1. December 2007: a week or two before Christmas, my sister’s birthday. My mother cooks a special dinner: a bronzed roast chicken with thickly crusted potatoes and carrots sprinkled with thyme and black pepper. Gravy is poured from a blue and white china boat, and we eat in the good front room. There’s a crowd for dinner this evening: a few of my sister’s friends, ourselves and a girl called Michelle, who my brother is dating. In the warm glimmer of Christmas lights, we eat bowls of tiramisu soaked in brandy and flecked with Bourneville for dessert. “You have nice hair,” I say to Michelle. That is the extent of our conversation.
2. On a cool, clear morning in April, my grandmother dies. Michelle and my brother have been broken up for a year, but in spite of this, she and I have remained friends. There is a harmony to our friendship: she is practical and organized whereas I am scatty and chaotic. She joins us for the funeral reception and we consume sliced-pan sandwiches filled with egg and mysterious salad mixtures in a dark, dusty room. She has made cupcakes, and apologizes that they did not rise as they should have. I reach for one. Sweet cakes and milky cups of tea are the only thing I wish to eat and drink.
3. I have just completed my second year at university, and the holidays stretch out before me. Michelle and I drive to the beach in her navy Ford Fiesta. It is empty except for a group of Lithuanian friends with an adorable Chihuahua pup that keeps toddling over to us. We bring a picnic that we have purchased at Tesco but it is fancy by our standards: smoked salmon with fresh lemon juice, bagels, a tub of cream cheese, pink lemonade, and those teddy bear corn snacks in the green foil bags that as a child I had considered the height of sophistication. We take turns swigging lemonade from the bottle. Sitting on one of those itchy tartan rugs, in the summer sun, we discuss everything and nothing: our futures, dreams, secrets. What is it about the act of sharing food that allows our vulnerable selves to surface?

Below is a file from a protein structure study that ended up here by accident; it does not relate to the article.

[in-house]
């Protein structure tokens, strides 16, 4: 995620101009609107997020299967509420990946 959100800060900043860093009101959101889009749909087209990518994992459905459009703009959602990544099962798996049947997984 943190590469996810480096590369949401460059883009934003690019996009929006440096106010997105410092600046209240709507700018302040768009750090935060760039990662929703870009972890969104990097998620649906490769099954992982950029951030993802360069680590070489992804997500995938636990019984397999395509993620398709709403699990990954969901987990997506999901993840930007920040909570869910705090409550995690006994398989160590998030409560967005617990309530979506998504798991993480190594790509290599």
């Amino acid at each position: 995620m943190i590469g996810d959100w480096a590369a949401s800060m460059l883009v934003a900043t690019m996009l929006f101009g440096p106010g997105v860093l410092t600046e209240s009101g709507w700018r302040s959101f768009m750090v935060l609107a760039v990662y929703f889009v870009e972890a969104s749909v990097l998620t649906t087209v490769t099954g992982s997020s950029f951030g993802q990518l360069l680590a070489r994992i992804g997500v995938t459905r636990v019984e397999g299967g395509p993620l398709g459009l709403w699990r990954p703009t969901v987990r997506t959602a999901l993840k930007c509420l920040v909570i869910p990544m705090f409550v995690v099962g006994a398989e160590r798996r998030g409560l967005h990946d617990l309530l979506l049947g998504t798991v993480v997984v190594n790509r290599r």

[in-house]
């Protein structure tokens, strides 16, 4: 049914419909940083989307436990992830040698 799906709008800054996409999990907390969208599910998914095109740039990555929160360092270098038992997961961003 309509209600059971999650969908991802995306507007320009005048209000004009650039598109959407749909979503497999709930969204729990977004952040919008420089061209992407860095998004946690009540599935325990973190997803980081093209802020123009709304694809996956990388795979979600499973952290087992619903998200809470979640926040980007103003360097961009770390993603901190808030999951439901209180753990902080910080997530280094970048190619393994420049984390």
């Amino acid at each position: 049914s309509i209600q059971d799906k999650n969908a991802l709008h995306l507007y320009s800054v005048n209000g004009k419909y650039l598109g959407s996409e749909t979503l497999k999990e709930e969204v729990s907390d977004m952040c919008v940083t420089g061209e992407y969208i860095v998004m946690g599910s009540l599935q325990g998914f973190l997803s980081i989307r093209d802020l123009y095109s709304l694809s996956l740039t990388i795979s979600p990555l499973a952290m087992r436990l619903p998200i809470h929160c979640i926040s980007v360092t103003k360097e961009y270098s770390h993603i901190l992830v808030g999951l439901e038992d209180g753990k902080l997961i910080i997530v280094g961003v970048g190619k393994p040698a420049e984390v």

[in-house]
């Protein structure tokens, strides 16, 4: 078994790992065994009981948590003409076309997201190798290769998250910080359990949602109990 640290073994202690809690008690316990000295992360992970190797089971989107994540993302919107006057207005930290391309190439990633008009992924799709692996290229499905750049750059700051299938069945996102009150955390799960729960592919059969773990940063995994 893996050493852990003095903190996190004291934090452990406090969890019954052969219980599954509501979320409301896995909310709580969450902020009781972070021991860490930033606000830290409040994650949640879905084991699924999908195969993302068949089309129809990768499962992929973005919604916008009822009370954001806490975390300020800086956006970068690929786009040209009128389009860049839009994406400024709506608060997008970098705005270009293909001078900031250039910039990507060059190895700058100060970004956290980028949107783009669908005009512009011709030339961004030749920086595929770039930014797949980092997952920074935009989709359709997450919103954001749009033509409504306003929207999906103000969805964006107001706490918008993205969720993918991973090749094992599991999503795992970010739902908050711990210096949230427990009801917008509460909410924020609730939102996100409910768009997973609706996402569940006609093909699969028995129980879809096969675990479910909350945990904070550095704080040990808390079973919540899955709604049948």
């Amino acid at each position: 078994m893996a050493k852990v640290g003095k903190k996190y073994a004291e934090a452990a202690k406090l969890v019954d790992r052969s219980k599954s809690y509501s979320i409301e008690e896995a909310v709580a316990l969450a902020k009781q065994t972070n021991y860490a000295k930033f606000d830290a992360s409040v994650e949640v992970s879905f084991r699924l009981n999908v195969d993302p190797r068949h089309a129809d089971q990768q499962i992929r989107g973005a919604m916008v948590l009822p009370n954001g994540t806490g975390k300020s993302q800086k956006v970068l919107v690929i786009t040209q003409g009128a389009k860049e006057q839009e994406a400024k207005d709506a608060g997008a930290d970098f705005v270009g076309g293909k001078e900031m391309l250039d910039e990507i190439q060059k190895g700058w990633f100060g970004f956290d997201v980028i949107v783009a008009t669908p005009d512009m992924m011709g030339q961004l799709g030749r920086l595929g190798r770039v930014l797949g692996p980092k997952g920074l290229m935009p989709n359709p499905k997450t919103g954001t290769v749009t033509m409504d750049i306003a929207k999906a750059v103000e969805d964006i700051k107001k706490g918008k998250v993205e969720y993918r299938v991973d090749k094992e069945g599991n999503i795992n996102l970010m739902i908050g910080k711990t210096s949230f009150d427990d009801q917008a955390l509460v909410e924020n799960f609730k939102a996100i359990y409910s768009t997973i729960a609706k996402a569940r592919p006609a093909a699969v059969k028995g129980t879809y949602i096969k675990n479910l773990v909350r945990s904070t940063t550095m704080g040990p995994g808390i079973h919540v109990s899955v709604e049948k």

4. Michelle and I spend the day walking around town, weaving in and out of shops, chatting. At lunch, I suggest a sandwich place near the shopping centre and get a bread pocket speckled with seeds, with pesto, turkey, cucumber, a white, liquidy coleslaw, endive leaves and a pale-yellow cheddar that crumbles upon bite. Michelle opts for something similar and we eat our sandwiches in the sun. Mid-sandwich, Michelle gets a phone call and is offered a job. We are content enough to sit and finish our sandwiches together, the sun beating down our backs.
5. At the end of summer, Michelle has a craving for mashed potatoes. We bump into a friend and convince him to join us for dinner. He drives us to Blackrock Observatory on the periphery of Cork city. We eat outside, on wooden picnic tables, at a Mediterranean restaurant. I order a salad with brie and a glass of white wine while helping myself to forkfuls of Michelle’s garlic-infused mash. We move indoors as the evening sets in, the summer segueing into autumn; the air is fresh with possibility. Soon, Michelle will leave for London, and this is the last meal we’ll share for some time. The three of us split a slice of blueberry cheesecake.